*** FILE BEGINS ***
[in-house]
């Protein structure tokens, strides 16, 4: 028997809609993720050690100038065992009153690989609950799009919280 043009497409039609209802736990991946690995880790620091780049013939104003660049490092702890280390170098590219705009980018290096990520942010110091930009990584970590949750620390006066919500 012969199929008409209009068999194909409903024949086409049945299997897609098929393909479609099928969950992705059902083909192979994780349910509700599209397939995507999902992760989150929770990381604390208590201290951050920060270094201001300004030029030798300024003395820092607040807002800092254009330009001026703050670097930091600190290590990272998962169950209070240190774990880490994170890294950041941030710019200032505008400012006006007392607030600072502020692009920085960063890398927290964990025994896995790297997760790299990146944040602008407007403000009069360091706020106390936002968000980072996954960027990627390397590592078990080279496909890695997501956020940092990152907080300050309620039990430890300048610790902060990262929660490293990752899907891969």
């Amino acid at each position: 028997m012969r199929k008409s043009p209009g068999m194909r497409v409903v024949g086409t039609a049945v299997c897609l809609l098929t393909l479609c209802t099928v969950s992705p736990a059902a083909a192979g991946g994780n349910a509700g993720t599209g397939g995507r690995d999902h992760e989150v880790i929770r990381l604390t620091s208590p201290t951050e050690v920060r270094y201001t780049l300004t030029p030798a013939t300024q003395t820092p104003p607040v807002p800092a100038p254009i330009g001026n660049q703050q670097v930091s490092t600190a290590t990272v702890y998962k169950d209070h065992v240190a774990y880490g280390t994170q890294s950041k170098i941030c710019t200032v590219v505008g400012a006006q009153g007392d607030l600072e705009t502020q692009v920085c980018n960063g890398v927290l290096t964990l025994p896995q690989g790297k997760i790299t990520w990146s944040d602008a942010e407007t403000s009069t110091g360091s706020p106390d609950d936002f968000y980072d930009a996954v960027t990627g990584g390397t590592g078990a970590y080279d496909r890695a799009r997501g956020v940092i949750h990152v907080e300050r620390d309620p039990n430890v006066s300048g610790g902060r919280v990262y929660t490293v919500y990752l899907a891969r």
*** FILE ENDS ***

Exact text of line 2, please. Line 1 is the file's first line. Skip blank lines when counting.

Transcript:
């Protein structure tokens, strides 16, 4: 028997809609993720050690100038065992009153690989609950799009919280 043009497409039609209802736990991946690995880790620091780049013939104003660049490092702890280390170098590219705009980018290096990520942010110091930009990584970590949750620390006066919500 012969199929008409209009068999194909409903024949086409049945299997897609098929393909479609099928969950992705059902083909192979994780349910509700599209397939995507999902992760989150929770990381604390208590201290951050920060270094201001300004030029030798300024003395820092607040807002800092254009330009001026703050670097930091600190290590990272998962169950209070240190774990880490994170890294950041941030710019200032505008400012006006007392607030600072502020692009920085960063890398927290964990025994896995790297997760790299990146944040602008407007403000009069360091706020106390936002968000980072996954960027990627390397590592078990080279496909890695997501956020940092990152907080300050309620039990430890300048610790902060990262929660490293990752899907891969």